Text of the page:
Pol-? catalyzes replication of the genome and other DNA synthetic processes in human cells. However, the precise functions of Pol-? in replication, in repair of endogenous and environmental damage, and in recombination remain to be defined. Further, we lack information on the role of somatic mutations in Pol-? in tumorigenesis and other disease processes. Our goals are to identify the functions of Pol-? in DNA synthesis and the possible role of increased mutation by Pol-? in the generation of human cancer. A major approach will be to exploit mutants of Pol-? that incorporate mutagenic nucleotide analogs and thereby serve as tools to identify DNA synthesized by Pol-? in vivo. We have four specific aims.
In Aim 1, we will generate mutants of Pol-? that increase incorporation of a specific nucleotide analog(s).
In Aim 2, we will purify wild-type and mutant Pol-? holoenzyme complexes and characterize their catalytic properties in detail, including their fidelity and kinetics of analog incorporation.
In Aim 3, we will define the roles of Pol-? in mammalian cells by introducing mutant Pol-?'s that preferentially incorporate mutagenic nucleotide analogs and measuring induced mutation in cells undergoing DNA replication, repair and recombination. The induced mutations will identify the DNA synthesized by Pol-?.
In Aim 4, we will assess the role of increased mutagenesis in tumor progression by performing serial transfer experiments to determine if mammalian cells that harbor mutator Pol-? have a competitive advantage, and if there are nucleoside analogs that diminish this advantage. Narrative Our objective is to establish the roles of DNA polymerase-? in replication of the human genome and in repair of damage caused by endogenous and environmental agents. We will determine if mutations in DNA polymerase-? promote genetic instability and accelerate tumor progression in model systems.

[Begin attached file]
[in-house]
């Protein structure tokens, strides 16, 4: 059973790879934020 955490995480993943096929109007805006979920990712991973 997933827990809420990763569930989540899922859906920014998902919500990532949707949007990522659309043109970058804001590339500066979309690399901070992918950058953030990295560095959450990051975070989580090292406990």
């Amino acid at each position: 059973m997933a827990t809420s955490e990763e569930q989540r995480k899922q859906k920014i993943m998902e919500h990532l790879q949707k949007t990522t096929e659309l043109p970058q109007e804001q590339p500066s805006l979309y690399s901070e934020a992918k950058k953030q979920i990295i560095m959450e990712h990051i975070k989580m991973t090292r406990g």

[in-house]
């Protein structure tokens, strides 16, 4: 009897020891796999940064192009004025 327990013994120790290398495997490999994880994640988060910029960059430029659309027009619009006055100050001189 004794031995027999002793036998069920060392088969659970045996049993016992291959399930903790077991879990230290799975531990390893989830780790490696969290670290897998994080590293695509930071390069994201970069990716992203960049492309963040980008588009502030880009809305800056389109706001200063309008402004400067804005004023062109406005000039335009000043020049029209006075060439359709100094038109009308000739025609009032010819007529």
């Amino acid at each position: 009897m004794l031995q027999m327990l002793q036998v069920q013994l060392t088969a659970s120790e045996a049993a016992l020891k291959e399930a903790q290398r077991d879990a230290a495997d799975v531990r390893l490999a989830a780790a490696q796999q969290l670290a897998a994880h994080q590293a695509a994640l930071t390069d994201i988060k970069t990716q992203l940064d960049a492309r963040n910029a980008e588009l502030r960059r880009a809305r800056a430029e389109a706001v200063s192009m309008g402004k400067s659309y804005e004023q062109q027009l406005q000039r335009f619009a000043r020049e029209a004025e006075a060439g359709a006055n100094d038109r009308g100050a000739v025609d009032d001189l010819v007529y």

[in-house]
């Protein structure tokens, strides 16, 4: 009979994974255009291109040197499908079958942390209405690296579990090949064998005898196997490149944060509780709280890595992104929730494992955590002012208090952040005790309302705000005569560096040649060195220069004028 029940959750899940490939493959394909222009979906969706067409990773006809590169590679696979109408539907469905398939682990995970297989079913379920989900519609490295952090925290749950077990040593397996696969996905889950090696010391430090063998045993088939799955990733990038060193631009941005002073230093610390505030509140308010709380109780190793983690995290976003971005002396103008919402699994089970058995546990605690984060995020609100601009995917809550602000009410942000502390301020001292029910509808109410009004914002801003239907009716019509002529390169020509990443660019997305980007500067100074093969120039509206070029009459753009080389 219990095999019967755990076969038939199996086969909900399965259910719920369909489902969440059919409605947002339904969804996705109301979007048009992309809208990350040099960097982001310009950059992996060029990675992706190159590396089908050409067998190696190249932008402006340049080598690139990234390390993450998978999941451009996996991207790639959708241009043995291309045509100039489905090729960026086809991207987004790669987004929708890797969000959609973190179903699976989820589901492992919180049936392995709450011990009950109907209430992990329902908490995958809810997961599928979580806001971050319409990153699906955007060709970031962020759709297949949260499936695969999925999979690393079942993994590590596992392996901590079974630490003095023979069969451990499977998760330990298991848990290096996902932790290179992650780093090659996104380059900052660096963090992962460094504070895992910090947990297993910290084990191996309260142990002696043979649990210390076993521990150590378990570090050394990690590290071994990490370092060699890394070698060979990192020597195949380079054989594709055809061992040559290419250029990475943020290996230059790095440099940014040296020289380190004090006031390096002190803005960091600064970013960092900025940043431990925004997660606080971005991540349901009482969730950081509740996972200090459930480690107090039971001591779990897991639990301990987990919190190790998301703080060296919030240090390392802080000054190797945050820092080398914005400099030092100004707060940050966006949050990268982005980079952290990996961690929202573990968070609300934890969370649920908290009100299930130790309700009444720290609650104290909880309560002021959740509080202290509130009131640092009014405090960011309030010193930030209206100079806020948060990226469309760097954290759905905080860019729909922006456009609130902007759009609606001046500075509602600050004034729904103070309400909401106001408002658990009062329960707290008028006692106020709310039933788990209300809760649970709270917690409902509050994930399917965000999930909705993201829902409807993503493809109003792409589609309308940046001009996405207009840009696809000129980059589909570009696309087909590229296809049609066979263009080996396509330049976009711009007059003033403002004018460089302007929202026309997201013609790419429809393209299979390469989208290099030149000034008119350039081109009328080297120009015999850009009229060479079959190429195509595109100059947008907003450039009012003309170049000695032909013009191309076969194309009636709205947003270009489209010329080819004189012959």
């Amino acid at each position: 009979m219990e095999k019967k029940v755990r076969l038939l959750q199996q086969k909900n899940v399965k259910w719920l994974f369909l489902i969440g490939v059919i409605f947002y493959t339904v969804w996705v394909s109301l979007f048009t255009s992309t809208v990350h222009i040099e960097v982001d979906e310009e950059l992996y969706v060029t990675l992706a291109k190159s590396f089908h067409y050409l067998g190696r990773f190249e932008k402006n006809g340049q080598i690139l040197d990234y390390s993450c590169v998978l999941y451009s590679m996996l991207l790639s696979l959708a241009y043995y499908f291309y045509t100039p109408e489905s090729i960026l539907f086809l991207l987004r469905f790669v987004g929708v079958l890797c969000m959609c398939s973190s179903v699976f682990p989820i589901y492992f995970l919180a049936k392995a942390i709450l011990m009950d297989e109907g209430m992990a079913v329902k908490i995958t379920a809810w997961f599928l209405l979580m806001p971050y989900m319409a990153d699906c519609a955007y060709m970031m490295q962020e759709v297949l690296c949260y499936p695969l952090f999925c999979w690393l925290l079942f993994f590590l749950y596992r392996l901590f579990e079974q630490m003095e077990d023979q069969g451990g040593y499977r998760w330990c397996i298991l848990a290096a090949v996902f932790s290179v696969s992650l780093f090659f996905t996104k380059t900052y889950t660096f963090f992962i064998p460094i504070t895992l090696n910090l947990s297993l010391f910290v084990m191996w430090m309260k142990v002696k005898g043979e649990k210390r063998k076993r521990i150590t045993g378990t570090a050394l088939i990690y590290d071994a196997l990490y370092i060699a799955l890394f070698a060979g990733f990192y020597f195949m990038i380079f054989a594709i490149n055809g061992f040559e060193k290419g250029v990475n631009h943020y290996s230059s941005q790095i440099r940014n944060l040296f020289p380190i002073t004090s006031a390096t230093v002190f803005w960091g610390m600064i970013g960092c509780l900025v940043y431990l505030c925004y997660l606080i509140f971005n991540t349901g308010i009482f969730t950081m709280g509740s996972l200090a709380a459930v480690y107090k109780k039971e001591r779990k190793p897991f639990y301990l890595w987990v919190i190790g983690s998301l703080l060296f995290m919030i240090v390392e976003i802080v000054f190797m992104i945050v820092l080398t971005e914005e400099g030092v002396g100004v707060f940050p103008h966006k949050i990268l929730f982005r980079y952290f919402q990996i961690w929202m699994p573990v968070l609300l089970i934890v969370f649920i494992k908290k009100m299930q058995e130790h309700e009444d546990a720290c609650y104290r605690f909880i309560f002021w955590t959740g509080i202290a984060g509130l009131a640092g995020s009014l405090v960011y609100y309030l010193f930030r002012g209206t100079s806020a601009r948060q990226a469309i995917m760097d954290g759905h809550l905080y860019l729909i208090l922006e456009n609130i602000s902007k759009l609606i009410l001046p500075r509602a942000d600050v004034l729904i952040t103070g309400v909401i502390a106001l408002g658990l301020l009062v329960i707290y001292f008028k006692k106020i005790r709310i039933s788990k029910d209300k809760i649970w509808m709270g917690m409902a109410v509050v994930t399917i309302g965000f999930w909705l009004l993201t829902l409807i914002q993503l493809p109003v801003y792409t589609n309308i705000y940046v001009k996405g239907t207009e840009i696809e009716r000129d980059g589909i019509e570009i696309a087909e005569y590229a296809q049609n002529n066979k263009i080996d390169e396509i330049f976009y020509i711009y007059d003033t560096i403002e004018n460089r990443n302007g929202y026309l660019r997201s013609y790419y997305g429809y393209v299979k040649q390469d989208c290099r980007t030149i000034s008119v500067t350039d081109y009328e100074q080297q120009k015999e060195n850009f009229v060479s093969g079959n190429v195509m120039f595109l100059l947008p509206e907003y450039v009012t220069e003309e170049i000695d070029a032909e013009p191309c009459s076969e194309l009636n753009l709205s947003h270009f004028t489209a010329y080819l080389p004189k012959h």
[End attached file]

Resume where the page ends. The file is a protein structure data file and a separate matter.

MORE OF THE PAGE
We aim to identify a new class of chemotherapeutic agents that will retard tumor growth.

Agency
National Institute of Health (NIH)
Institute
National Cancer Institute (NCI)
Type
Research Project (R01)
Project #
5R01CA102029-10
Application #
8239922
Study Section
Cancer Etiology Study Section (CE)
Program Officer
Okano, Paul
Project Start
2003-07-01
Project End
2013-03-31
Budget Start
2012-04-01
Budget End
2013-03-31
Support Year
10
Fiscal Year
2012
Total Cost
$328,816
Indirect Cost
$118,036
Name
University of Washington
Department
Pathology
Type
Schools of Medicine
DUNS #
605799469
City
Seattle
State
WA
Country
United States
Zip Code
98195
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Weedon, Michael N; Ellard, Sian; Prindle, Marc J et al. (2013) An in-frame deletion at the polymerase active site of POLD1 causes a multisystem disorder with lipodystrophy. Nat Genet 45:947-50
Kennedy, Scott R; Salk, Jesse J; Schmitt, Michael W et al. (2013) Ultra-sensitive sequencing reveals an age-related increase in somatic mitochondrial mutations that are inconsistent with oxidative damage. PLoS Genet 9:e1003794
Fox, Edward J; Prindle, Marc J; Loeb, Lawrence A (2013) Do mutator mutations fuel tumorigenesis? Cancer Metastasis Rev 32:353-61
Prindle, Marc J; Schmitt, Michael W; Parmeggiani, Fabio et al. (2013) A substitution in the fingers domain of DNA polymerase δ reduces fidelity by altering nucleotide discrimination in the catalytic site. J Biol Chem 288:5572-80
Prindle, Marc J; Loeb, Lawrence A (2012) DNA polymerase delta in DNA replication and genome maintenance. Environ Mol Mutagen 53:666-82
Schmitt, Michael W; Kennedy, Scott R; Salk, Jesse J et al. (2012) Detection of ultra-rare mutations by next-generation sequencing. Proc Natl Acad Sci U S A 109:14508-13

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